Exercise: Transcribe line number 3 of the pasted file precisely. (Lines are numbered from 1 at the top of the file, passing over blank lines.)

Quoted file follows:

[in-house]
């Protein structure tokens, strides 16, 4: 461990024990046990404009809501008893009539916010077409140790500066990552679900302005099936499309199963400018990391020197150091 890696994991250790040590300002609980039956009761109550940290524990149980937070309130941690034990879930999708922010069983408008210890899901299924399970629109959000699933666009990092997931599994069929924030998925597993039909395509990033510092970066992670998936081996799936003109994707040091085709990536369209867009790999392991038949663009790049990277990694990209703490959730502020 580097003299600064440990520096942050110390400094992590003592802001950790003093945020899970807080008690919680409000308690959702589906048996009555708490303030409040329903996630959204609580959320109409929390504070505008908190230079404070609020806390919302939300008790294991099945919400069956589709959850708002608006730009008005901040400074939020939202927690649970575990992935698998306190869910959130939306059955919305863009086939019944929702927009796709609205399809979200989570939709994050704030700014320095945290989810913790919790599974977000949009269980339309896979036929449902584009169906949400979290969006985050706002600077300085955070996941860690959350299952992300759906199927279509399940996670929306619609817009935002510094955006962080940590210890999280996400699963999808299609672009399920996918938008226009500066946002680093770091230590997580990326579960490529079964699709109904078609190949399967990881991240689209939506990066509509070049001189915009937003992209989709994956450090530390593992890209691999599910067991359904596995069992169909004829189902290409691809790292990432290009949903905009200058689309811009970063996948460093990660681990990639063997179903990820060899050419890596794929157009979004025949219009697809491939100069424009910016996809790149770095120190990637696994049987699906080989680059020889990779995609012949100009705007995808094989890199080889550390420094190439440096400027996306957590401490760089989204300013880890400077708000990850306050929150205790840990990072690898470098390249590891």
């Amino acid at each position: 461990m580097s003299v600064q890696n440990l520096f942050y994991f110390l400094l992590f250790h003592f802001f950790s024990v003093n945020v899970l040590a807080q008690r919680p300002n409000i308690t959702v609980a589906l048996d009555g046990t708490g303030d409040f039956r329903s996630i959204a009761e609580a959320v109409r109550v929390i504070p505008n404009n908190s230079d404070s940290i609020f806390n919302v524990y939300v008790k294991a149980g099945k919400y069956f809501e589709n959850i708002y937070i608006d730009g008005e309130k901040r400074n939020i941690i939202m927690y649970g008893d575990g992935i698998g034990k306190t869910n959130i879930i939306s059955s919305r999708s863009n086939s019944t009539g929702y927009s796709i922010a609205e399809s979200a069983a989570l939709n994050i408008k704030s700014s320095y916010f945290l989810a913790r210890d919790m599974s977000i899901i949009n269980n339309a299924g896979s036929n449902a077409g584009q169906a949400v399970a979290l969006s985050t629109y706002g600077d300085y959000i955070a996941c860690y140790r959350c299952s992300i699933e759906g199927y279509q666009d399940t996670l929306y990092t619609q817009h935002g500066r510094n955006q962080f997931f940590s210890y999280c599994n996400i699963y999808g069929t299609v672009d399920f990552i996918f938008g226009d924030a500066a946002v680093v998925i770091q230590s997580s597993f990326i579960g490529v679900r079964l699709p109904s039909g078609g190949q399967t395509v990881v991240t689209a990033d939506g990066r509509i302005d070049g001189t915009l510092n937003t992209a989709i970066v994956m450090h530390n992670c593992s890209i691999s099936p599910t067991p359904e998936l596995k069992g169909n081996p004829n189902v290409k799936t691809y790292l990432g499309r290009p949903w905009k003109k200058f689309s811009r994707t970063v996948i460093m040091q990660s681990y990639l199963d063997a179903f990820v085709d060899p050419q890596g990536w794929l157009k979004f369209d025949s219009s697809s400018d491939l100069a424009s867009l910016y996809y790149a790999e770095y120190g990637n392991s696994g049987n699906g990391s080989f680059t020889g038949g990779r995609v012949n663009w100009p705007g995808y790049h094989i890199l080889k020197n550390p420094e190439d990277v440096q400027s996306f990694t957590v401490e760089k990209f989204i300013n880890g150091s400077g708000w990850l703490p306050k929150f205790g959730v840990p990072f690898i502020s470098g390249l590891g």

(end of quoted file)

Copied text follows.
């Amino acid at each position: 461990m580097s003299v600064q890696n440990l520096f942050y994991f110390l400094l992590f250790h003592f802001f950790s024990v003093n945020v899970l040590a807080q008690r919680p300002n409000i308690t959702v609980a589906l048996d009555g046990t708490g303030d409040f039956r329903s996630i959204a009761e609580a959320v109409r109550v929390i504070p505008n404009n908190s230079d404070s940290i609020f806390n919302v524990y939300v008790k294991a149980g099945k919400y069956f809501e589709n959850i708002y937070i608006d730009g008005e309130k901040r400074n939020i941690i939202m927690y649970g008893d575990g992935i698998g034990k306190t869910n959130i879930i939306s059955s919305r999708s863009n086939s019944t009539g929702y927009s796709i922010a609205e399809s979200a069983a989570l939709n994050i408008k704030s700014s320095y916010f945290l989810a913790r210890d919790m599974s977000i899901i949009n269980n339309a299924g896979s036929n449902a077409g584009q169906a949400v399970a979290l969006s985050t629109y706002g600077d300085y959000i955070a996941c860690y140790r959350c299952s992300i699933e759906g199927y279509q666009d399940t996670l929306y990092t619609q817009h935002g500066r510094n955006q962080f997931f940590s210890y999280c599994n996400i699963y999808g069929t299609v672009d399920f990552i996918f938008g226009d924030a500066a946002v680093v998925i770091q230590s997580s597993f990326i579960g490529v679900r079964l699709p109904s039909g078609g190949q399967t395509v990881v991240t689209a990033d939506g990066r509509i302005d070049g001189t915009l510092n937003t992209a989709i970066v994956m450090h530390n992670c593992s890209i691999s099936p599910t067991p359904e998936l596995k069992g169909n081996p004829n189902v290409k799936t691809y790292l990432g499309r290009p949903w905009k003109k200058f689309s811009r994707t970063v996948i460093m040091q990660s681990y990639l199963d063997a179903f990820v085709d060899p050419q890596g990536w794929l157009k979004f369209d025949s219009s697809s400018d491939l100069a424009s867009l910016y996809y790149a790999e770095y120190g990637n392991s696994g049987n699906g990391s080989f680059t020889g038949g990779r995609v012949n663009w100009p705007g995808y790049h094989i890199l080889k020197n550390p420094e190439d990277v440096q400027s996306f990694t957590v401490e760089k990209f989204i300013n880890g150091s400077g708000w990850l703490p306050k929150f205790g959730v840990p990072f690898i502020s470098g390249l590891g």